The simple rule is that if you've done your diligent reading and you're still not sure, the money won't be wasted to consult with an attorney and an accountant. And by the way, always make sure these two professionals each know what the other is advising you. Tax and liability strategies can differ. Keep your advisers on the same page.
Copyrights, Trademarks, Logos - Intellectual Property
Even a small business typically has an invented name and probably a logo. Who owns that logo? Make sure there's a clear paper trail showing the designer sold it to you and reserved no rights. Did someone help you come up with the name for your business or revolutionary product? Down the road, when you have some money and a successful business, a co-inventor of this intellectual property may sue you for a share of your holdings.
Intellectual property (IP) works both ways: there are the rights you're trying to protect, and the rights of others that you may infringe. As your company grows, expands to other states, or ramps up its advertising, a business with the same name may become aware of you and ask you to cease and desist using your name. Or it may be you, telling someone else to stop stealing your IP.
Blog posts, sales brochures, and all copyrighted materials become things you want to guard jealously. Alternately, make sure you're not plagiarizing some else's work. Make sure your writers assign all rights to you, and only commission works for hire. A little reading will give you a sense of the general legalities around these matters, and help you be more careful.
Partners in a business require careful treatment. Family and friends can be especially tricky, because every business dispute will contain emotional relationships that have real values. You may find yourself making a wrong business decision rather than alienating a loved one. It's equally difficult in the beginning to treat loved ones and friends in the formal way you would with strangers - although you must, if you want your business set up correctly.
Partners share your business, and own a part of its value as well as having duties. Both of these areas must be spelled out clearly in writing such that a court can uphold the way you intended the business to be. A corporate structure makes shareholder relationships pretty clear-cut, while an LLC has an operating agreement that can be configured very flexibly - you almost certainly want a lawyer to advise you with this however.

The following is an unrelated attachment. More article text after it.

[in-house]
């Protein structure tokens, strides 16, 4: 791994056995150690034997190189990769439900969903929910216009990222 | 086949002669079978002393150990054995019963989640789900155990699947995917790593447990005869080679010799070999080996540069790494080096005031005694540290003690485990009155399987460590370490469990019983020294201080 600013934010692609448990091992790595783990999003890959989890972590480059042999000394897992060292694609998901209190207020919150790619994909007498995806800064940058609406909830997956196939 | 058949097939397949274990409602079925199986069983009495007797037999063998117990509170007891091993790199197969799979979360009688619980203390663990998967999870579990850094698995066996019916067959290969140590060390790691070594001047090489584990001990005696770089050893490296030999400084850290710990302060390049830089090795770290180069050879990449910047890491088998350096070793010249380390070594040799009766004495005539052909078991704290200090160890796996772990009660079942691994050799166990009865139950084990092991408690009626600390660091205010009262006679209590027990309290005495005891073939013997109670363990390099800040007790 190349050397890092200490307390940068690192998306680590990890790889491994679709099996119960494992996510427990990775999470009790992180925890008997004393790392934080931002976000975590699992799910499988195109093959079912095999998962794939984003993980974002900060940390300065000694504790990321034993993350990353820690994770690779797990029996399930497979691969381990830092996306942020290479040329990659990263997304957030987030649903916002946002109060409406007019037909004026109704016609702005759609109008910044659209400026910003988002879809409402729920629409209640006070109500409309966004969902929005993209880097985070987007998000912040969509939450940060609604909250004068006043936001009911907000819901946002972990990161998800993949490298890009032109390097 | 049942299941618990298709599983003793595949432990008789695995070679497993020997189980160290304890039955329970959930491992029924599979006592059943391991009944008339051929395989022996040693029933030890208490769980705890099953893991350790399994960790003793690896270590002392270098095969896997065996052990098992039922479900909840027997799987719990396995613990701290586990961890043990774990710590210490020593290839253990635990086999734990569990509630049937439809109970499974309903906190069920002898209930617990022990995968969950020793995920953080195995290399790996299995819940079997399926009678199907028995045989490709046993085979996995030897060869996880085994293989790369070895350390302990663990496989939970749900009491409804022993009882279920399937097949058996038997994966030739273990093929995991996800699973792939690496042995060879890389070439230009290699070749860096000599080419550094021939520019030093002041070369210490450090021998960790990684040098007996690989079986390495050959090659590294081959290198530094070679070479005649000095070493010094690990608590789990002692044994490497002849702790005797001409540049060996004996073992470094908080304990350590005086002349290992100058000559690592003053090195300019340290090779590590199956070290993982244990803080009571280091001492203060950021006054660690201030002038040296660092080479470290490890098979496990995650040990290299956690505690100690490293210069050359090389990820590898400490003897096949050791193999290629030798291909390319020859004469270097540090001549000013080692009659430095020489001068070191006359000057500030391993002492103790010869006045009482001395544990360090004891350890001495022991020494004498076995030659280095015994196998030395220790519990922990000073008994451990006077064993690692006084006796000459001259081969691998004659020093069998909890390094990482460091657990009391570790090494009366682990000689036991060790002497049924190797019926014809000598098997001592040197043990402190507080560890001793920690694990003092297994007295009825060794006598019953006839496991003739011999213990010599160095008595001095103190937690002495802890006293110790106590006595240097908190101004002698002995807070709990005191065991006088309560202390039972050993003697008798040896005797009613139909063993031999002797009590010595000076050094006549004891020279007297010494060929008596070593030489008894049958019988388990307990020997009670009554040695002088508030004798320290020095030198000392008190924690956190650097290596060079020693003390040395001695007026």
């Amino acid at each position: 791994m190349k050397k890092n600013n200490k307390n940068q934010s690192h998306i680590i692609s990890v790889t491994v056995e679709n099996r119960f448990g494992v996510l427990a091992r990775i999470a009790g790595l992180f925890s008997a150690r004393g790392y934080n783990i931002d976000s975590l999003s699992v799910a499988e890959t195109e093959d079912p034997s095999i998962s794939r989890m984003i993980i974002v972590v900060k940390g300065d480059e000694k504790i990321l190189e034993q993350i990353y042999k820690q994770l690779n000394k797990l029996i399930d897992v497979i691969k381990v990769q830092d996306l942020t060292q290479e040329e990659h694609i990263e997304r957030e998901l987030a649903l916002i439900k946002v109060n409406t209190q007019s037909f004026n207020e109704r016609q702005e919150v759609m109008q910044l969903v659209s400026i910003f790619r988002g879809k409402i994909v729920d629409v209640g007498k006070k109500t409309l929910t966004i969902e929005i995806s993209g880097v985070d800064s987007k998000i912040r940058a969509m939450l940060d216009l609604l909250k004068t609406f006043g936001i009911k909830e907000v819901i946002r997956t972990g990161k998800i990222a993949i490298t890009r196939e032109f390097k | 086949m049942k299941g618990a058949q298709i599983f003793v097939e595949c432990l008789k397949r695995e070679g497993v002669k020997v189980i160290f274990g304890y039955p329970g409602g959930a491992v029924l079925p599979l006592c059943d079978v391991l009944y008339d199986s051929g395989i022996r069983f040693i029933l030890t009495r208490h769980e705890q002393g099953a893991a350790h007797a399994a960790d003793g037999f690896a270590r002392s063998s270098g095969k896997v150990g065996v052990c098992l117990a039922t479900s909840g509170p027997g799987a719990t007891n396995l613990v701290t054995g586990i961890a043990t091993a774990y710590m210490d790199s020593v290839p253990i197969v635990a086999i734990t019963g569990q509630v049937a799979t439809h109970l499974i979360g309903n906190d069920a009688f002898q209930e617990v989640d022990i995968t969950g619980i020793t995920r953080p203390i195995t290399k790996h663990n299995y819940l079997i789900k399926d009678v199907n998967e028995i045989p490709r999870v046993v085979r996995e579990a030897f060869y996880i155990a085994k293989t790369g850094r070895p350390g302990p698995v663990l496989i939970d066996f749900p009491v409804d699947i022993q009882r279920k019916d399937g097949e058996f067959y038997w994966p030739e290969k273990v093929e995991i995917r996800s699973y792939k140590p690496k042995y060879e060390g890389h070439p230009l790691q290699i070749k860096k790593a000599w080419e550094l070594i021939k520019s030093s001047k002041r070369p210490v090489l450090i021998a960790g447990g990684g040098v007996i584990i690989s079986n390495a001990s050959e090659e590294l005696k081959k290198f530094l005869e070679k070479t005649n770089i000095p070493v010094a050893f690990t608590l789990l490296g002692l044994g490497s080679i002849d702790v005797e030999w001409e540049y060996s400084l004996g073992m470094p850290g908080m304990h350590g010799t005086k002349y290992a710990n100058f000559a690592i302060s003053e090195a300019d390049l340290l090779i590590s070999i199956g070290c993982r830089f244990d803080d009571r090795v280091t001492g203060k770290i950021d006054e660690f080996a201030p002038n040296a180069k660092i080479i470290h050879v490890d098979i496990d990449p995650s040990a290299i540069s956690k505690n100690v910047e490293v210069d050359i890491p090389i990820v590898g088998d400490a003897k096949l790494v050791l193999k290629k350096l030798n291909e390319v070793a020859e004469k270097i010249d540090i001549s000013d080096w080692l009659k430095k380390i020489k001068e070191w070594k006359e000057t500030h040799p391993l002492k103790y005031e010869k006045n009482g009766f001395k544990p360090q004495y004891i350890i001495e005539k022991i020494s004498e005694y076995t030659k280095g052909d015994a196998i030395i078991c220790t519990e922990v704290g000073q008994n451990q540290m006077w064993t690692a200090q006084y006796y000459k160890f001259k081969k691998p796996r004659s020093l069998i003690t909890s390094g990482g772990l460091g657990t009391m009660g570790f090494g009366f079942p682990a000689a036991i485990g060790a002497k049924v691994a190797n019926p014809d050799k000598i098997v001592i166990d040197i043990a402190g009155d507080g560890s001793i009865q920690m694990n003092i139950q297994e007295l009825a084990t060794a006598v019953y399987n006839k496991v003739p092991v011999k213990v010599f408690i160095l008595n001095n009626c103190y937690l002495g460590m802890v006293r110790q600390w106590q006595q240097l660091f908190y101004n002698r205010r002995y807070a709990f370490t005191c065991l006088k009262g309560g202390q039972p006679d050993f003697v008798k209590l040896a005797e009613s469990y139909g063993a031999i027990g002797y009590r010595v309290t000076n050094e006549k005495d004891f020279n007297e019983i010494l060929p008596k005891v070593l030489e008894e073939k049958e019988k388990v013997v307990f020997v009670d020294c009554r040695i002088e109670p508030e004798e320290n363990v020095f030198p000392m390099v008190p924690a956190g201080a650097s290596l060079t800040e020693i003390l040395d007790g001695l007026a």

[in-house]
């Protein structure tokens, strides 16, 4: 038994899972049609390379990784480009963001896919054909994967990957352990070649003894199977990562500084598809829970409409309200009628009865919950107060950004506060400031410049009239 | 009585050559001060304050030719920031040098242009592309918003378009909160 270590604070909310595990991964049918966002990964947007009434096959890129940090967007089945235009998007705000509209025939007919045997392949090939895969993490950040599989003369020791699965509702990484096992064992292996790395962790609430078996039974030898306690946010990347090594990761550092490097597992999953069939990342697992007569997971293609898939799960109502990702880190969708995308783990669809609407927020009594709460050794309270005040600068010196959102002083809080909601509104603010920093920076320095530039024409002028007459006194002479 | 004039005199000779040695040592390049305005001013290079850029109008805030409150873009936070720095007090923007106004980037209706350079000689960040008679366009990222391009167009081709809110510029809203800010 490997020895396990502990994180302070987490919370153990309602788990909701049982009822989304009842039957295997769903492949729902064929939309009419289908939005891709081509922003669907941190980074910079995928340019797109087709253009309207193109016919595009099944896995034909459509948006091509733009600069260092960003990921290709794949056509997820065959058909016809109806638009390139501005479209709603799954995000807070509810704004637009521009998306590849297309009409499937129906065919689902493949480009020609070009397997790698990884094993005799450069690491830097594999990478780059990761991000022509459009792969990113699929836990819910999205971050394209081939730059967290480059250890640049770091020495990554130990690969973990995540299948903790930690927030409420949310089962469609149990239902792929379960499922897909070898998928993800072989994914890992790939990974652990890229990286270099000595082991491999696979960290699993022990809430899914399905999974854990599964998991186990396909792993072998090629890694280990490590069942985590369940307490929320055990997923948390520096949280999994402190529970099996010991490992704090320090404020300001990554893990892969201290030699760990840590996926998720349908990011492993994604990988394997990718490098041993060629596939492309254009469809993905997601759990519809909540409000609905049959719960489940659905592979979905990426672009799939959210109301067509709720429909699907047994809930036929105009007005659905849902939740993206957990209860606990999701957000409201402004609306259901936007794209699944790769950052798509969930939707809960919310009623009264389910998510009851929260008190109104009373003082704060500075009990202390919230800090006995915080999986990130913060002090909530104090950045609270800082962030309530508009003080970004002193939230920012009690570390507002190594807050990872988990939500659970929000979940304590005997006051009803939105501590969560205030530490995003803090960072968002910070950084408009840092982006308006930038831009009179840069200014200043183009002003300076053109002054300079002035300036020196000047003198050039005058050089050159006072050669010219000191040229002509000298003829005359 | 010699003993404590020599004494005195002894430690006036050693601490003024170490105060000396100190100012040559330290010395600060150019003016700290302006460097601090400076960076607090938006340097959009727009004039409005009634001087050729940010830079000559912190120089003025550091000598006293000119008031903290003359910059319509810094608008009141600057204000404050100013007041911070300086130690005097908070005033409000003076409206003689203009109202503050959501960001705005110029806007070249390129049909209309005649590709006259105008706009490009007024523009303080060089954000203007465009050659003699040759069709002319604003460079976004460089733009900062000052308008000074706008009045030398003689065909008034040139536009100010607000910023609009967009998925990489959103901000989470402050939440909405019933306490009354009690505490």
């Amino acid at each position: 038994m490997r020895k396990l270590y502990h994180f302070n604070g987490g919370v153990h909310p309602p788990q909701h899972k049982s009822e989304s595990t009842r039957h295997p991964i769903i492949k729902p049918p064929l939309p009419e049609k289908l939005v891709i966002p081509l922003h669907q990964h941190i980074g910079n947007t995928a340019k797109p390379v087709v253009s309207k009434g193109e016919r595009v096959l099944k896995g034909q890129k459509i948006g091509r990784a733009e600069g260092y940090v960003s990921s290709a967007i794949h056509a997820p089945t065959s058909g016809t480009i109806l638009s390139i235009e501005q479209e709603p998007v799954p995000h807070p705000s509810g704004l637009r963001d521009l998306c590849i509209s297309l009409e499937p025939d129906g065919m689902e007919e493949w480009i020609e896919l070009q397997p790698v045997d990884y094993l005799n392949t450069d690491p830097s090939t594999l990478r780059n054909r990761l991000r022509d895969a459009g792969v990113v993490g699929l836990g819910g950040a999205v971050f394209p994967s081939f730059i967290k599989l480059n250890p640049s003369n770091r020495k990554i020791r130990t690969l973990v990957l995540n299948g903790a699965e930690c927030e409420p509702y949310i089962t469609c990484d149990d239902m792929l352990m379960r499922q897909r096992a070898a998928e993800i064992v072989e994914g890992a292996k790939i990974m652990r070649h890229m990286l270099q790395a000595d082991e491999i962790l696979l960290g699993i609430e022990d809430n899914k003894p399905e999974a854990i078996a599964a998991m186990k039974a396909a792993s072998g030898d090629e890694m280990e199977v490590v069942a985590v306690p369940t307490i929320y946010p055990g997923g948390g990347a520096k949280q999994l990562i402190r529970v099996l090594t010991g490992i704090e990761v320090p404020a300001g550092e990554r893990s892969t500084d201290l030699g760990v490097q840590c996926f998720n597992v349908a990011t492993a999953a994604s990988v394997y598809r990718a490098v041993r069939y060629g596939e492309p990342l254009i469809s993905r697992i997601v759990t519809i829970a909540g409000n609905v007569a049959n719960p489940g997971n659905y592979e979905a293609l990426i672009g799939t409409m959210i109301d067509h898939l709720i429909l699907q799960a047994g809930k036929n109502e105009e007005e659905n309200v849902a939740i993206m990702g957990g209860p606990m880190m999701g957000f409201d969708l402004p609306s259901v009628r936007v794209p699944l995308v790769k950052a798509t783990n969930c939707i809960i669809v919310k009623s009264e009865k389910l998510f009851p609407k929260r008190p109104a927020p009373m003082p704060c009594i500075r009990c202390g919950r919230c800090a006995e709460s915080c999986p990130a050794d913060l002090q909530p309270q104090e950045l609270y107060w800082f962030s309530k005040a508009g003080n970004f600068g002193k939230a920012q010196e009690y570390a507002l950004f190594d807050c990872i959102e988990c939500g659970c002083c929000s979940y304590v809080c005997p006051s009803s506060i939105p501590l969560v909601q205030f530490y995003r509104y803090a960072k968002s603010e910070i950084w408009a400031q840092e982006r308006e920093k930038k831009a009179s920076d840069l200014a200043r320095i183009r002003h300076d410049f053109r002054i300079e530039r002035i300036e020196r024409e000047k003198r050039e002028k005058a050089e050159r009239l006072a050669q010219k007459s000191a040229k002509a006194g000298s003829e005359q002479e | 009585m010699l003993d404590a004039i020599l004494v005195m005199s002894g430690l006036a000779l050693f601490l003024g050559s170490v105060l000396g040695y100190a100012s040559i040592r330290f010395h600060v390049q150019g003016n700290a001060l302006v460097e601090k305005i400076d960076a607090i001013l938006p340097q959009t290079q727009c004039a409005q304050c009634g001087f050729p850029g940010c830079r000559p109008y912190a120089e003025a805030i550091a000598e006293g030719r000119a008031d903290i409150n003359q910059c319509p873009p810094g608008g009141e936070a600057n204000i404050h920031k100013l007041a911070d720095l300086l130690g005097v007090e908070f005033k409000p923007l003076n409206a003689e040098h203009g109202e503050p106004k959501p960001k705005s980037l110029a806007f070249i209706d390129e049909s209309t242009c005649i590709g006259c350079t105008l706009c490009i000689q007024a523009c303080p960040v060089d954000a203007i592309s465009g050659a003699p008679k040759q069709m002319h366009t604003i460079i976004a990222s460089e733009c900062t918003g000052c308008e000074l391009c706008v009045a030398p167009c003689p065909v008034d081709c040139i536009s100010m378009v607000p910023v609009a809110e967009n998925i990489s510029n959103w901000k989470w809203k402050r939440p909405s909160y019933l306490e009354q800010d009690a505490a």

You can lose your liability protection if the company officers fail to perform the duties required by your state’s laws. Proper documentation and decision-making are the two most prevalent areas of exposure here.
In business, always lay a paper trail. Chase a phone discussion with an email to recap. Use written reimbursements and invoices to cover all movements of company money and keep it separate from personal monies. If you're a business entity, hold all required meetings, and write down all company decisions, even if it's just you.
It can be challenging for the type of person who makes a great entrepreneur to turn into a great bookkeeper - or a bookworm! But as a business owner, you have a duty to operate safely and lawfully in the world, and to protect your family assets from litigation. When you do seek professional advice, consulting costs can be kept minimal by your diligence in running your business.
About the author
Stan Huser is the founder of SunDoc Filings, a California-based company that helps entrepreneurs with their business filings in any U.S. state. A pioneer in document filing and retrieval, Stan started his first company in 1979.